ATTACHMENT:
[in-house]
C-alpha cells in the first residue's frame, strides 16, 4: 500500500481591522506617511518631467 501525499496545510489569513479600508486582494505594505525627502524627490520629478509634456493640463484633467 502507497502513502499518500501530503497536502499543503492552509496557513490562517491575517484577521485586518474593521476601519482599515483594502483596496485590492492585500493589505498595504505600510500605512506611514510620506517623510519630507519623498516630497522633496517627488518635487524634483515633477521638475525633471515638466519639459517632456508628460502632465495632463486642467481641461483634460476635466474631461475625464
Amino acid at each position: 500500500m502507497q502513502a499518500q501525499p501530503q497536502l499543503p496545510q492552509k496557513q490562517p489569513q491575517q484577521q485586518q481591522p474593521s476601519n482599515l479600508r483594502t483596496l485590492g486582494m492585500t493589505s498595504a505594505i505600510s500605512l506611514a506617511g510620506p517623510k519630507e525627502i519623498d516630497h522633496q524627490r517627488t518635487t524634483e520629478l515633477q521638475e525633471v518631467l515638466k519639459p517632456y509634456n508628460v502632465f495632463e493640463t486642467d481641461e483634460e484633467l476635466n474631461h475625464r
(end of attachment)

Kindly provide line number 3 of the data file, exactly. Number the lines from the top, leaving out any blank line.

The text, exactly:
Amino acid at each position: 500500500m502507497q502513502a499518500q501525499p501530503q497536502l499543503p496545510q492552509k496557513q490562517p489569513q491575517q484577521q485586518q481591522p474593521s476601519n482599515l479600508r483594502t483596496l485590492g486582494m492585500t493589505s498595504a505594505i505600510s500605512l506611514a506617511g510620506p517623510k519630507e525627502i519623498d516630497h522633496q524627490r517627488t518635487t524634483e520629478l515633477q521638475e525633471v518631467l515638466k519639459p517632456y509634456n508628460v502632465f495632463e493640463t486642467d481641461e483634460e484633467l476635466n474631461h475625464r